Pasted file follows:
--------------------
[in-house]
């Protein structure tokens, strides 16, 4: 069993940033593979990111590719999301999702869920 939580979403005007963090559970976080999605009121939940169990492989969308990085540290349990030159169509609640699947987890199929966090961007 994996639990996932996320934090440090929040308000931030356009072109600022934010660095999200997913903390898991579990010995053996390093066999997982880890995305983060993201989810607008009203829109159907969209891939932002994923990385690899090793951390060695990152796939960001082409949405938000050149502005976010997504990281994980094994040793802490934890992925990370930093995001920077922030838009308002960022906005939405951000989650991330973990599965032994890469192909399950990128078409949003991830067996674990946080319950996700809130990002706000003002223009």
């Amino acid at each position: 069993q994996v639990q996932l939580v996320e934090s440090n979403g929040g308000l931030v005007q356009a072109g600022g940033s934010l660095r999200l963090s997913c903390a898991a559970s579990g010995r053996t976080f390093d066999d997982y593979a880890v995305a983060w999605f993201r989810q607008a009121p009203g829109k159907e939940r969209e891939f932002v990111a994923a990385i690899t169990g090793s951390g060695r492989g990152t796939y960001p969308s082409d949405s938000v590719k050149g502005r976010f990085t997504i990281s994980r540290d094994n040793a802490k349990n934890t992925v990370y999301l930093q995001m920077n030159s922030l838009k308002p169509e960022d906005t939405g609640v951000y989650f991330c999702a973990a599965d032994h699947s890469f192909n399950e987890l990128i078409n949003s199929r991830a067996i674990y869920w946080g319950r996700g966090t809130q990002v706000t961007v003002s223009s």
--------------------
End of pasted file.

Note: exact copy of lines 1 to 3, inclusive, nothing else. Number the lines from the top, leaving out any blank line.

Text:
[in-house]
């Protein structure tokens, strides 16, 4: 069993940033593979990111590719999301999702869920 939580979403005007963090559970976080999605009121939940169990492989969308990085540290349990030159169509609640699947987890199929966090961007 994996639990996932996320934090440090929040308000931030356009072109600022934010660095999200997913903390898991579990010995053996390093066999997982880890995305983060993201989810607008009203829109159907969209891939932002994923990385690899090793951390060695990152796939960001082409949405938000050149502005976010997504990281994980094994040793802490934890992925990370930093995001920077922030838009308002960022906005939405951000989650991330973990599965032994890469192909399950990128078409949003991830067996674990946080319950996700809130990002706000003002223009």
């Amino acid at each position: 069993q994996v639990q996932l939580v996320e934090s440090n979403g929040g308000l931030v005007q356009a072109g600022g940033s934010l660095r999200l963090s997913c903390a898991a559970s579990g010995r053996t976080f390093d066999d997982y593979a880890v995305a983060w999605f993201r989810q607008a009121p009203g829109k159907e939940r969209e891939f932002v990111a994923a990385i690899t169990g090793s951390g060695r492989g990152t796939y960001p969308s082409d949405s938000v590719k050149g502005r976010f990085t997504i990281s994980r540290d094994n040793a802490k349990n934890t992925v990370y999301l930093q995001m920077n030159s922030l838009k308002p169509e960022d906005t939405g609640v951000y989650f991330c999702a973990a599965d032994h699947s890469f192909n399950e987890l990128i078409n949003s199929r991830a067996i674990y869920w946080g319950r996700g966090t809130q990002v706000t961007v003002s223009s």